Regardless of your feelings toward federal mandates, they often provoke changes within an industry. The new FDA mandate regarding UDIs (Unique Device Identifiers) will significantly change how medical device manufacturers approach product development, data integration, and contract manufacture.
All devices as defined by 21 USC 321 (h), i.e., a “medical device,” are subject to the requirements of the UDI rule unless an exception or alternative has been granted. (For more background, click here.)
Gone are the days when manufacturers could comply by placing a tracking code on the pouch. You’ll now be required to track and identify the product itself. Medical devices will be required to interface with a global federal database and use automatic identification and data capture technology (AIDC).
Traceability requirements include tracking the labeler, the date, the version or model, the serial number and the batch number on the product. While the rule only applies to implantable, lifesaving, and life-sustaining devices at the moment, the FDA foresees more expansive legislation as time goes on.
The challenge of integrating a code onto a product itself will be daunting enough. But for medical device manufacturers, a bigger threat looms.
Printing Hurdles Just the Beginning
We envision numerous engineering obstacles for manufacturers as a result of the mandate.
Now more than ever, a manufacturer will need to work closely with a medical device manufacturer during the R&D process, collaborating to find an innovative way to produce product and toe the FDA line.
In the past, contract converters could meet the needs of medical device manufacturers by creatively working within the confines of their equipment. For example, they’d run the sub-assembly through on a first pass for the die-cut and laminating, roll it up then make the second pass to make the final part. While it will still be possible to manufacture a part in multiple passes, the new mandate may necessitate a full evaluation of the effectiveness and efficiency of manufacturing your product in one versus two passes.
The end judgment call will be one of efficiency versus flexibility.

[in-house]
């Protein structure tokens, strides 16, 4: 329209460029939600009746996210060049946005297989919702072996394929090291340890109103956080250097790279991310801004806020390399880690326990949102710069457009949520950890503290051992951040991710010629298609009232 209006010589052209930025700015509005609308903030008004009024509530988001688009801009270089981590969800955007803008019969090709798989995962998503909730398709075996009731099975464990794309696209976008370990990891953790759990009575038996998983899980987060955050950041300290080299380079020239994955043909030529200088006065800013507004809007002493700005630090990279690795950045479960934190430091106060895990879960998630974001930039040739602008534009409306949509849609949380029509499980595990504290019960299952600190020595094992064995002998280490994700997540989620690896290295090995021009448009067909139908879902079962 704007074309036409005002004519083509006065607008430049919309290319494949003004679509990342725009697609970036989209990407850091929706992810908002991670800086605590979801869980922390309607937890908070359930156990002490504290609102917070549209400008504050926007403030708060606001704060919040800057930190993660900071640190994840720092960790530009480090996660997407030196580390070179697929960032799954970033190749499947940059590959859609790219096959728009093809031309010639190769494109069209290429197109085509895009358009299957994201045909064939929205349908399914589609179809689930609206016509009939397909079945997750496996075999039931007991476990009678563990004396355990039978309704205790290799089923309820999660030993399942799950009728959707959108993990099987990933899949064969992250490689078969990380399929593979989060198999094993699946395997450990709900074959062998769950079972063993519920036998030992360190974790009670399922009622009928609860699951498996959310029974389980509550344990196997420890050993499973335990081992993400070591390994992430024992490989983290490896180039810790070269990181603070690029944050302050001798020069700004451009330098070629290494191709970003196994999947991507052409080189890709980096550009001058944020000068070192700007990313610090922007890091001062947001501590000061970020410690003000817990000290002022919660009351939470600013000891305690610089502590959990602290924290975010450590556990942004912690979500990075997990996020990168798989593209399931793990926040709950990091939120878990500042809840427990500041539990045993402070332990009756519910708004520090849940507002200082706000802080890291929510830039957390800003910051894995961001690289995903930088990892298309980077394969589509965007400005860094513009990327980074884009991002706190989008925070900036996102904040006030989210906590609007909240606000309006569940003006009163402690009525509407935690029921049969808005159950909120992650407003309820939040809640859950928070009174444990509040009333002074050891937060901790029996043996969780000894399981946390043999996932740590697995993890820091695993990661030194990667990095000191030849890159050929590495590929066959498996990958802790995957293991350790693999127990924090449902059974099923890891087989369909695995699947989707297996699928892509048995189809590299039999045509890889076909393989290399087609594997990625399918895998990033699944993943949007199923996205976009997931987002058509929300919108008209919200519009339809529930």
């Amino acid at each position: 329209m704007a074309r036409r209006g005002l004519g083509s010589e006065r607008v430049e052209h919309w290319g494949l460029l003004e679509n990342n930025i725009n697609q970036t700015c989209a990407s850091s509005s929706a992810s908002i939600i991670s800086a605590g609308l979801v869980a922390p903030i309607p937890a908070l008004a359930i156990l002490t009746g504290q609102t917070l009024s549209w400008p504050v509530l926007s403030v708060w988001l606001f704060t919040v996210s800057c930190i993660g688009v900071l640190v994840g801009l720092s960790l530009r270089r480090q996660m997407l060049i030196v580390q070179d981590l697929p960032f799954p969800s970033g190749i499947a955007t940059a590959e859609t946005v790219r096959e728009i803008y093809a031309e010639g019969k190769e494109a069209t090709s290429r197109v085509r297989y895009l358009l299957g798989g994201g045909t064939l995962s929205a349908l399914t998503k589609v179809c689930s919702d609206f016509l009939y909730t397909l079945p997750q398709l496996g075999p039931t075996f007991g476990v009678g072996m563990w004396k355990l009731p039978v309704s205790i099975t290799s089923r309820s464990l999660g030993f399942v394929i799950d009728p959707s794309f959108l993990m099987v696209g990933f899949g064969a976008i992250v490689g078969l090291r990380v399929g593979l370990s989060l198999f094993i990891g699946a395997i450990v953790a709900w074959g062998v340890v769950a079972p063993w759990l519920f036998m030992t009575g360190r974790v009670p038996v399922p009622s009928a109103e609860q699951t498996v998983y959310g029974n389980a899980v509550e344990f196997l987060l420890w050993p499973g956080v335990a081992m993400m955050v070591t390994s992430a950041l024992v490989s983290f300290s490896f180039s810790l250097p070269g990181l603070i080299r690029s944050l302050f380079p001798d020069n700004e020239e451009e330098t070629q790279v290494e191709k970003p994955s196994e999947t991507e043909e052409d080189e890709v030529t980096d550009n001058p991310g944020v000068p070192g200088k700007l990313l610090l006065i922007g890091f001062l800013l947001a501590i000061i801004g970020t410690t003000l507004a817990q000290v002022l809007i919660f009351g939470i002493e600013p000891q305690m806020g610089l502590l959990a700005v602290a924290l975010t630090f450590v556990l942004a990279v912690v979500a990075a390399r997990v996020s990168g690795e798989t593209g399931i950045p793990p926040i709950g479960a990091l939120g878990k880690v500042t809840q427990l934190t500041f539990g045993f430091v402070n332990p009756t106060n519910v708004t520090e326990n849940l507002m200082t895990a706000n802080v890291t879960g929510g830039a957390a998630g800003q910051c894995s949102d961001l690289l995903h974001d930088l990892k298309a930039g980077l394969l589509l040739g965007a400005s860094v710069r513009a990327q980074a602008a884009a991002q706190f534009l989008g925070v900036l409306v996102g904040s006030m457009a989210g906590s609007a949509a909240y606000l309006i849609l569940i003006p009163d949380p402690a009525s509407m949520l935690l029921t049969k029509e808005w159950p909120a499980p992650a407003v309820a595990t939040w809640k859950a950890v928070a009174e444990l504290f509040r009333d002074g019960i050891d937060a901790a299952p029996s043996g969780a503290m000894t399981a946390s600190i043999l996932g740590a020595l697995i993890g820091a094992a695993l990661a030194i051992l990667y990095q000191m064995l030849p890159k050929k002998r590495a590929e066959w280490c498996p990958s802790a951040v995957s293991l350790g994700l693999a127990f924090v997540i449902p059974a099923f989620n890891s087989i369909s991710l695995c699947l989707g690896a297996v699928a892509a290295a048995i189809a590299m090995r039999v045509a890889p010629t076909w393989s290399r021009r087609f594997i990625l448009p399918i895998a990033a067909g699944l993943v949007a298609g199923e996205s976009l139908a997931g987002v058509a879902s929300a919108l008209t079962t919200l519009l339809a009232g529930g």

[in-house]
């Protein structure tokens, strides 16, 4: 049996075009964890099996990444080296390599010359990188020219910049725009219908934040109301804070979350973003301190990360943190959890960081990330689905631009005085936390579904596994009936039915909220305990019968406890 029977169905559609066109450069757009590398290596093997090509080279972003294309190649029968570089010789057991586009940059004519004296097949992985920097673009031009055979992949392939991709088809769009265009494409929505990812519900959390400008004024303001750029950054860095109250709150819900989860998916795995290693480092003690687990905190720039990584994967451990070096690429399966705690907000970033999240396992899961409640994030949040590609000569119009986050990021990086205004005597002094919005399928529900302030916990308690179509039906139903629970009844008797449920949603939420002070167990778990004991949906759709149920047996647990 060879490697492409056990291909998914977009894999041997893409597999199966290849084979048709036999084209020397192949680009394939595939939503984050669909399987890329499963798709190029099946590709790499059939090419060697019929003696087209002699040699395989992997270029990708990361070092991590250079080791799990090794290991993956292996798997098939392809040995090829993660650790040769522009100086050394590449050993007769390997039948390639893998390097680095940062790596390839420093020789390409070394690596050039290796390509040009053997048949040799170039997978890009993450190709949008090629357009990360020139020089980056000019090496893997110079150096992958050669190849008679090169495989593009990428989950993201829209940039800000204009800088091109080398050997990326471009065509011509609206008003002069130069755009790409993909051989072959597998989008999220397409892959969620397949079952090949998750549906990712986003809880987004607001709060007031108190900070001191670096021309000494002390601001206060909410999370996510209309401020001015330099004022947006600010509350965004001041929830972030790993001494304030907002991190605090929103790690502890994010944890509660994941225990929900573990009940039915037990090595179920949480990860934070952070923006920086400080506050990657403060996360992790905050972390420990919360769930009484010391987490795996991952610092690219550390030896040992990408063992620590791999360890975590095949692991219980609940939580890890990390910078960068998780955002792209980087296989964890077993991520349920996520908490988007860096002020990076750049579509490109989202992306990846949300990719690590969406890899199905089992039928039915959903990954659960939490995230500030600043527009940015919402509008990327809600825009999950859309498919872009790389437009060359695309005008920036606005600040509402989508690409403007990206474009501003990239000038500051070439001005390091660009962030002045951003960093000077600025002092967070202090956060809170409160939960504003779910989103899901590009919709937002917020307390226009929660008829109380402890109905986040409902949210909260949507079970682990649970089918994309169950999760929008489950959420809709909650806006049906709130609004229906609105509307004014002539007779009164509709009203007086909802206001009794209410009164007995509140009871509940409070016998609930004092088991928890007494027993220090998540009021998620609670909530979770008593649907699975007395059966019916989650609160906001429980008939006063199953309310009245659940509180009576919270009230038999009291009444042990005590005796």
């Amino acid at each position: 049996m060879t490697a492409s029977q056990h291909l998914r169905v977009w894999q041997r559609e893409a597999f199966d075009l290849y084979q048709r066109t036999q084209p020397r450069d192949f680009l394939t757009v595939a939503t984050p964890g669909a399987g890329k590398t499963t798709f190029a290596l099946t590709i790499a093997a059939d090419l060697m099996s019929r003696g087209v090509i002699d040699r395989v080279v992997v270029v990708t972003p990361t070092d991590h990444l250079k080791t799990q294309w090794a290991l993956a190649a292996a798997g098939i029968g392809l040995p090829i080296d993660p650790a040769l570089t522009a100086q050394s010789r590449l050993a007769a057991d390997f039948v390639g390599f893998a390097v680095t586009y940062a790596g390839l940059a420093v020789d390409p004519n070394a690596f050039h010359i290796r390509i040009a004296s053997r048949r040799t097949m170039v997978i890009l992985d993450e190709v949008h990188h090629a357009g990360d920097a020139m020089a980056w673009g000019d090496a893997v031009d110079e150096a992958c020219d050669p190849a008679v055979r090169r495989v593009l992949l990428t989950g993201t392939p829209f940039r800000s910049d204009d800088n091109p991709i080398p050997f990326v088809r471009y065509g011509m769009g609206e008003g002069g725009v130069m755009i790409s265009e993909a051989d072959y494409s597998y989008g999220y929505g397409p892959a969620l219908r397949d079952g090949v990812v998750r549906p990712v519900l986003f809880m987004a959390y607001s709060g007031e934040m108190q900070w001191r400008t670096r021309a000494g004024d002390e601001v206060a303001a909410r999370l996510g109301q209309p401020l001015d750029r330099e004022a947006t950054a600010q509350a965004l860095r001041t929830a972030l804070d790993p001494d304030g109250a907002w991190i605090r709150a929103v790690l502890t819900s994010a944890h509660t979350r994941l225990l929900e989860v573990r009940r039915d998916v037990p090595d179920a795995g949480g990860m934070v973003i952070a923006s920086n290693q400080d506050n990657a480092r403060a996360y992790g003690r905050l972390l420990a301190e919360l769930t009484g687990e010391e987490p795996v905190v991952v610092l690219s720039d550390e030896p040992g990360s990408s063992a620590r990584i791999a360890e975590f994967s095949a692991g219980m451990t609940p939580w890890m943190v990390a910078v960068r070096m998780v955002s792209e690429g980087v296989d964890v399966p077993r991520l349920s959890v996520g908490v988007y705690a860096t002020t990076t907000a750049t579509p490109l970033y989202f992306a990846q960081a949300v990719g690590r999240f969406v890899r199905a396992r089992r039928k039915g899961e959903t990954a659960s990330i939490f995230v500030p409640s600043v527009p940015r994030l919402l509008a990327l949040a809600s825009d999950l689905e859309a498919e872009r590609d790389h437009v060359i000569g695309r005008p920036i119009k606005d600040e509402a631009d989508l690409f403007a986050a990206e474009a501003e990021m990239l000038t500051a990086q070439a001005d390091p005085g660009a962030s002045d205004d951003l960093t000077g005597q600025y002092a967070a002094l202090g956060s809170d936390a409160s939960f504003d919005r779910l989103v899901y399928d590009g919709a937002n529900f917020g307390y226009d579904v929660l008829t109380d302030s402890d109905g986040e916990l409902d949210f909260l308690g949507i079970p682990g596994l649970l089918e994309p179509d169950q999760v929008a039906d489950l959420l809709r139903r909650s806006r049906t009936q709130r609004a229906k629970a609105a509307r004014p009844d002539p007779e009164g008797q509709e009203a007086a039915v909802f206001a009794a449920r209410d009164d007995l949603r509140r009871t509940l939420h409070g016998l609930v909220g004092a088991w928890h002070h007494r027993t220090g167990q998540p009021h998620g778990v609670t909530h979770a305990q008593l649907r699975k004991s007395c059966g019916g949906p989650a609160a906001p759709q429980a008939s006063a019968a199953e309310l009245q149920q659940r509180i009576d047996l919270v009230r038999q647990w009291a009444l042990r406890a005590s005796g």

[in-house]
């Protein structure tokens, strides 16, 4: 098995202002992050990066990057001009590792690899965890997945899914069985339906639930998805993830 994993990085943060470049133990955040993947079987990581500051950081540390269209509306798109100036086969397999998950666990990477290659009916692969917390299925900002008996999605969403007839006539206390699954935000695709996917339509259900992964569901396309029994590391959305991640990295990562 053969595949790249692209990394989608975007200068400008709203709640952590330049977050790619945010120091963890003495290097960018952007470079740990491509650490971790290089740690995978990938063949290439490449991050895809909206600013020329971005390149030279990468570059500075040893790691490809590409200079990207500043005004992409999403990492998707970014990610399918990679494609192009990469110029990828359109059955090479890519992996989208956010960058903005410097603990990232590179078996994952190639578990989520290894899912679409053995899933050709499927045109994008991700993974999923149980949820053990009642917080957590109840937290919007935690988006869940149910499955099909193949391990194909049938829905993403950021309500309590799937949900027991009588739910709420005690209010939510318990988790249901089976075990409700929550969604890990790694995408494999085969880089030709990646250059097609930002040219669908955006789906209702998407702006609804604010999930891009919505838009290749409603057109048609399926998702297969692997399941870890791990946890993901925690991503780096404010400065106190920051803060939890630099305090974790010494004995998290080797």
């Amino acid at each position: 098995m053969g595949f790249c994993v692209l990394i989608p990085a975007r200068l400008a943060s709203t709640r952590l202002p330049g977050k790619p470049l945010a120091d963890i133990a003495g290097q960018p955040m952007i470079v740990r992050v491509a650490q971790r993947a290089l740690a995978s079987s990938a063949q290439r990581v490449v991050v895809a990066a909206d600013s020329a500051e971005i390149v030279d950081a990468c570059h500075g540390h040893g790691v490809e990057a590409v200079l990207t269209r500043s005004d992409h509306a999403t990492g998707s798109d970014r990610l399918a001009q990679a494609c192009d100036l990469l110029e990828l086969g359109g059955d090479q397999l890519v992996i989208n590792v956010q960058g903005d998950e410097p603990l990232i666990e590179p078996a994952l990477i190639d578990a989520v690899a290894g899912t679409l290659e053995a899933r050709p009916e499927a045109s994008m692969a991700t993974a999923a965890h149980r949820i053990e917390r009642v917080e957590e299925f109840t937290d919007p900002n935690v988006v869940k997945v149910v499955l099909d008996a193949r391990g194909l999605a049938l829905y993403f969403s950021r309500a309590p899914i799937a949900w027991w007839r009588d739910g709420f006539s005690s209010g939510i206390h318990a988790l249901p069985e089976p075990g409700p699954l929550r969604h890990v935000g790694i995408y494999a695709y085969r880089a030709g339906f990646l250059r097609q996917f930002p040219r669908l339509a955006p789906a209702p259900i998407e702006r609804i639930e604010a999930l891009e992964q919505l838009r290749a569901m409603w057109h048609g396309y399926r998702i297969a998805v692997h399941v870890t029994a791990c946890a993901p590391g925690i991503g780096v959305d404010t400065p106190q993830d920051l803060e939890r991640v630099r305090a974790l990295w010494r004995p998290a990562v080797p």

Data Dilemma: How Will You Handle More Back-Up Data?
Adding a serialized code and date to your product is one hurdle. Running the product in one pass so you can track it effectively is another. But yet another obstacle is creating the IT infrastructure to store the tracking data.
You’re currently responsible for tracking a part through the entire printing run, but now you’ll also be required to maintain a database of everything that’s run through the machine. Comprehensive information must be provided to the FDA’s Global Unique Device Identification Database (GUDID) during production for each unique device in plain-text and AIDC compatible forms, and the infrastructure will need to be developed and approved before manufacture within your organization. (See “Final Rule: Summary”.)
The specific data requirements are still a bit murky at this point, but it will definitely be a new endeavor for smaller contractor converters. Large pharma companies are equipped with an IT department with the bandwidth to handle these types of projects. But for a contract converter, this is unchartered terrain, and will require an expansion of your IT department.
Your Next Step: Profit or Perish?
How these FDA mandates impact your operation depends entirely on the size of scope of your company.
For larger medical device manufacturers, you’ll soon be faced with the task of serialized products. This will (or should) impact your R&D process; a silo mentality for product development won’t work. You’ll need to coordinate with your machine manufacturers to find innovative ways to produce your product.
For contract converters, there looks to be rough sledding ahead. Some of you may not find you have the capital needed to meet the new mandates, and you may decide to redirect your focus on other markets. Others will see this as a market opportunity, as your competitors decide not to make the internal structural changes required to compete.
Any type of federal mandate will trigger changes throughout an industry. We’ve seen it before, we’ll see it again. Creative manufacturing tools are available and we’re here to help alleviate your pain in these changes. It’s up to you to determine whether you’ll see this as a glass half-full or half-empty situation.
One thing that’s absolutely certain: You can expect mandates to continue into the future. Find the means to adapt to the new marketplace order, and you’ll not only survive, but thrive.
For more information on how to manufacture your product to meet this mandate, contact your Delta ModTech Manufacturing expert.
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